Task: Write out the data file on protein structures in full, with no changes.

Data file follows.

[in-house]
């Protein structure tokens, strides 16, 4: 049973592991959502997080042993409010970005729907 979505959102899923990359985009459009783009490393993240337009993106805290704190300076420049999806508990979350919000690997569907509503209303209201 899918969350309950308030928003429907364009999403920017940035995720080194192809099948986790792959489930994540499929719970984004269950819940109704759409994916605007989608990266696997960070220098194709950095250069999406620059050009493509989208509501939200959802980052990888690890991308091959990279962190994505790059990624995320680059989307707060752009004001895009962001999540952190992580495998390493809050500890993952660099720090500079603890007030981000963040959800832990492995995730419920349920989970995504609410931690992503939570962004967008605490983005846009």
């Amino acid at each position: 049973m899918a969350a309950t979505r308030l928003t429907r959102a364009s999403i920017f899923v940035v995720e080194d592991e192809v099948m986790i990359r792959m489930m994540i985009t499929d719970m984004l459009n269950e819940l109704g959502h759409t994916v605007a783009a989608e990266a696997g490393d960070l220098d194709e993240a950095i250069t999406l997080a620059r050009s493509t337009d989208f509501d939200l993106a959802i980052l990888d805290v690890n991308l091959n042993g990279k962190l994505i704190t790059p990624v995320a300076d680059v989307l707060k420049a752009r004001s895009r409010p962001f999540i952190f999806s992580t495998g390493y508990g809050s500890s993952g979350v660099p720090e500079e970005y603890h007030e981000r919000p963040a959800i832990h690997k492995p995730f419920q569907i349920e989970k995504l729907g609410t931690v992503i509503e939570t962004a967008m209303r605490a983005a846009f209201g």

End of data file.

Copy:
[in-house]
């Protein structure tokens, strides 16, 4: 049973592991959502997080042993409010970005729907 979505959102899923990359985009459009783009490393993240337009993106805290704190300076420049999806508990979350919000690997569907509503209303209201 899918969350309950308030928003429907364009999403920017940035995720080194192809099948986790792959489930994540499929719970984004269950819940109704759409994916605007989608990266696997960070220098194709950095250069999406620059050009493509989208509501939200959802980052990888690890991308091959990279962190994505790059990624995320680059989307707060752009004001895009962001999540952190992580495998390493809050500890993952660099720090500079603890007030981000963040959800832990492995995730419920349920989970995504609410931690992503939570962004967008605490983005846009």
């Amino acid at each position: 049973m899918a969350a309950t979505r308030l928003t429907r959102a364009s999403i920017f899923v940035v995720e080194d592991e192809v099948m986790i990359r792959m489930m994540i985009t499929d719970m984004l459009n269950e819940l109704g959502h759409t994916v605007a783009a989608e990266a696997g490393d960070l220098d194709e993240a950095i250069t999406l997080a620059r050009s493509t337009d989208f509501d939200l993106a959802i980052l990888d805290v690890n991308l091959n042993g990279k962190l994505i704190t790059p990624v995320a300076d680059v989307l707060k420049a752009r004001s895009r409010p962001f999540i952190f999806s992580t495998g390493y508990g809050s500890s993952g979350v660099p720090e500079e970005y603890h007030e981000r919000p963040a959800i832990h690997k492995p995730f419920q569907i349920e989970k995504l729907g609410t931690v992503i509503e939570t962004a967008m209303r605490a983005a846009f209201g």